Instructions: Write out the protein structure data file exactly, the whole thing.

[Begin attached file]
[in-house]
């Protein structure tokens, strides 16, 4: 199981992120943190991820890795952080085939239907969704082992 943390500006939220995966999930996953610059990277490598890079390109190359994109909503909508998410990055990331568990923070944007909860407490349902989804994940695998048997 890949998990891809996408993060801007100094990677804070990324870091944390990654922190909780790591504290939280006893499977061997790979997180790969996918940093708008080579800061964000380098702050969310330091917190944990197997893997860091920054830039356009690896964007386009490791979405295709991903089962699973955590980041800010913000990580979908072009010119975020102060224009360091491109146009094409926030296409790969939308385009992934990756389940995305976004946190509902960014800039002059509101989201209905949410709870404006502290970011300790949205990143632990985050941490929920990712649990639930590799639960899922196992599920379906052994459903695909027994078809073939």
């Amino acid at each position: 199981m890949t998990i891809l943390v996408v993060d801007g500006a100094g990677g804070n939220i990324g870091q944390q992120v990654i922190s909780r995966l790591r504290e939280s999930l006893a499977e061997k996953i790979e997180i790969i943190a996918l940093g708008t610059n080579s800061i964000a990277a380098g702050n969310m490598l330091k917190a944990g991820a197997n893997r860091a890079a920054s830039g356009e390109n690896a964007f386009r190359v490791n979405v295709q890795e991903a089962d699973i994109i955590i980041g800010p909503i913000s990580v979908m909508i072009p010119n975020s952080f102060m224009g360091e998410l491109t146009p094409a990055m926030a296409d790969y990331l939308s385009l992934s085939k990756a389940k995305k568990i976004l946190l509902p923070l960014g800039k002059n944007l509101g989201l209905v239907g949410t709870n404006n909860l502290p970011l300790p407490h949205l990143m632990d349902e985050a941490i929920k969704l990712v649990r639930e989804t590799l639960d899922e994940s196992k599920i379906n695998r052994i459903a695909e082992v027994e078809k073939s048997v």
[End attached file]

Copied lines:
[in-house]
């Protein structure tokens, strides 16, 4: 199981992120943190991820890795952080085939239907969704082992 943390500006939220995966999930996953610059990277490598890079390109190359994109909503909508998410990055990331568990923070944007909860407490349902989804994940695998048997 890949998990891809996408993060801007100094990677804070990324870091944390990654922190909780790591504290939280006893499977061997790979997180790969996918940093708008080579800061964000380098702050969310330091917190944990197997893997860091920054830039356009690896964007386009490791979405295709991903089962699973955590980041800010913000990580979908072009010119975020102060224009360091491109146009094409926030296409790969939308385009992934990756389940995305976004946190509902960014800039002059509101989201209905949410709870404006502290970011300790949205990143632990985050941490929920990712649990639930590799639960899922196992599920379906052994459903695909027994078809073939």
């Amino acid at each position: 199981m890949t998990i891809l943390v996408v993060d801007g500006a100094g990677g804070n939220i990324g870091q944390q992120v990654i922190s909780r995966l790591r504290e939280s999930l006893a499977e061997k996953i790979e997180i790969i943190a996918l940093g708008t610059n080579s800061i964000a990277a380098g702050n969310m490598l330091k917190a944990g991820a197997n893997r860091a890079a920054s830039g356009e390109n690896a964007f386009r190359v490791n979405v295709q890795e991903a089962d699973i994109i955590i980041g800010p909503i913000s990580v979908m909508i072009p010119n975020s952080f102060m224009g360091e998410l491109t146009p094409a990055m926030a296409d790969y990331l939308s385009l992934s085939k990756a389940k995305k568990i976004l946190l509902p923070l960014g800039k002059n944007l509101g989201l209905v239907g949410t709870n404006n909860l502290p970011l300790p407490h949205l990143m632990d349902e985050a941490i929920k969704l990712v649990r639930e989804t590799l639960d899922e994940s196992k599920i379906n695998r052994i459903a695909e082992v027994e078809k073939s048997v």